We are still unanimous in the grounds we take—Our Adversaries have hitherto taken ten days to answer each of our Notes, and we have answered each of theirs in five—But in truth we have to deal not only with the three Plenipotentiaries, one of whom was amply sufficient for five American Negotiators, but with the whole British privy Council, who have taken cognizance of every one of our Communications; and have prescribed the answers to them—Our joint Notes have hitherto been principally composed by Mr Gallatin and myself—the other Gentlemen altering, erasing, amending and adding to what we [write], as they think proper. We then in a general meeting, adapt together the several parts of each draft to be retained, discard what is thought proper to be rejected, criticise and retouch until we are all weary of amendment, and then have the fair copy drawn off to be sent to the Chartreux, the residence of the British Plenipotentiaries—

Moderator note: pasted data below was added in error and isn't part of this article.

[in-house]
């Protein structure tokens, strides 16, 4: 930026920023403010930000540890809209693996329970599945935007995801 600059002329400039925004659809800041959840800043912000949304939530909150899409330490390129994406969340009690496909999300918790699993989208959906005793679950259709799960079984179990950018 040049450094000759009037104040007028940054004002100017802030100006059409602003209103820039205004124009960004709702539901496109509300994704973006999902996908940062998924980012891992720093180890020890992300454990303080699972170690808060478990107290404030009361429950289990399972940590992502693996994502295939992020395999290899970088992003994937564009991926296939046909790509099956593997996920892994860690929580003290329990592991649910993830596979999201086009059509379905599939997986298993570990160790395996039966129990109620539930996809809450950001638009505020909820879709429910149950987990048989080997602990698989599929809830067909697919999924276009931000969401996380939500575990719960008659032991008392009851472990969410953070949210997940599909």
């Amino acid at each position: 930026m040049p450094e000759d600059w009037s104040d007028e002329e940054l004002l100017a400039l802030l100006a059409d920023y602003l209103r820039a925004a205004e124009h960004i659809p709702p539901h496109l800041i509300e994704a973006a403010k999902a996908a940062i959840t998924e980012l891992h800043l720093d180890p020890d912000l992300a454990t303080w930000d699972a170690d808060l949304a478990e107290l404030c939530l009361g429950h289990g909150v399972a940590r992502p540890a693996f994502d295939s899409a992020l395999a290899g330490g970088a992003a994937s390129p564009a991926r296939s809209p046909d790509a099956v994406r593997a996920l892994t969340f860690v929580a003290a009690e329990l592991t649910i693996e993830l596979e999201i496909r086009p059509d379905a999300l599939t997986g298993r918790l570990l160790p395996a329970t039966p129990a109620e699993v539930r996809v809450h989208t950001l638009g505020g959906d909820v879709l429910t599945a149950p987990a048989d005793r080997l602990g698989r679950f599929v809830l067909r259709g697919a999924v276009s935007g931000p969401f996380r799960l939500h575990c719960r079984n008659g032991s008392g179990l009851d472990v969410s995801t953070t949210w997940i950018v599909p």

In this process, about seven eights of what I write, and one half of what Mr Gallatin writes, is struck out. The reason of the difference is that his composition is argumentative, and mine is declamatory. He is always perfectly cool, and I in the judgment of my Colleagues, am often more than temperately warm. The Style of the papers we receive is bitter as the quintessence of wormwood—Arrogant, dictatorial, insulting, and we pocket it all with the composure of the Athenian who said to his adversary “Strike, but hear!”—Now in all this tranquillity of endurance, I finally acquiesce, because it may be more politic to suppress than to exhibit our just indignation—But when I first write I indulge my own feelings, well knowing that the castigation my draft has to pass through, will strip it of all its inflammible matter—It happens sometimes also that I have views of the subject in discussion not acceptable to some of my Colleagues, and not deemed important by others—There is much more verbal criticism, used with me too, than with any other member of the Mission, and even it you had been inclined to gratify me with a compliment upon my talent at writing, I have it too continually disproved by the successive demolition of almost every sentence I write here, to permit myself to be elated by your partiality—The result of all this is, that the tone of all our Papers, is much more tame than I should make it, if I were alone, and yet the English Gazettes pretend that we have taken it high and spirited. On the other hand I am thought sometimes to go too far in concession; to give <